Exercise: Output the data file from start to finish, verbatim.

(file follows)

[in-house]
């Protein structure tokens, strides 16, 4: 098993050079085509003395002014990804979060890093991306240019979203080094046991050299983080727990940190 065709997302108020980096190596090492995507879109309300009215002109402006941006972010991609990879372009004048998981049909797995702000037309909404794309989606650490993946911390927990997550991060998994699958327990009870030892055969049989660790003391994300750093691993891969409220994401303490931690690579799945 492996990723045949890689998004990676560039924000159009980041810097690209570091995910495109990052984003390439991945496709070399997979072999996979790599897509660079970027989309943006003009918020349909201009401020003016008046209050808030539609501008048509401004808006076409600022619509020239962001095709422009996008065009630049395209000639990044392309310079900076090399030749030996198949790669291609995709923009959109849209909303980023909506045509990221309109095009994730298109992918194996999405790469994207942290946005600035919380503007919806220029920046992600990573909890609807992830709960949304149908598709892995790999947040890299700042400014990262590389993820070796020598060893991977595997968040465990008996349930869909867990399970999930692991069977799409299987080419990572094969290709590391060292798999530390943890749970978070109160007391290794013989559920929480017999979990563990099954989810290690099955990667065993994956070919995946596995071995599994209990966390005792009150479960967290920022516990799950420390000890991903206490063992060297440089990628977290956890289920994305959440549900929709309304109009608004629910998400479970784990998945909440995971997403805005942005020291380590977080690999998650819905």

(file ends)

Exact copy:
[in-house]
């Protein structure tokens, strides 16, 4: 098993050079085509003395002014990804979060890093991306240019979203080094046991050299983080727990940190 065709997302108020980096190596090492995507879109309300009215002109402006941006972010991609990879372009004048998981049909797995702000037309909404794309989606650490993946911390927990997550991060998994699958327990009870030892055969049989660790003391994300750093691993891969409220994401303490931690690579799945 492996990723045949890689998004990676560039924000159009980041810097690209570091995910495109990052984003390439991945496709070399997979072999996979790599897509660079970027989309943006003009918020349909201009401020003016008046209050808030539609501008048509401004808006076409600022619509020239962001095709422009996008065009630049395209000639990044392309310079900076090399030749030996198949790669291609995709923009959109849209909303980023909506045509990221309109095009994730298109992918194996999405790469994207942290946005600035919380503007919806220029920046992600990573909890609807992830709960949304149908598709892995790999947040890299700042400014990262590389993820070796020598060893991977595997968040465990008996349930869909867990399970999930692991069977799409299987080419990572094969290709590391060292798999530390943890749970978070109160007391290794013989559920929480017999979990563990099954989810290690099955990667065993994956070919995946596995071995599994209990966390005792009150479960967290920022516990799950420390000890991903206490063992060297440089990628977290956890289920994305959440549900929709309304109009608004629910998400479970784990998945909440995971997403805005942005020291380590977080690999998650819905």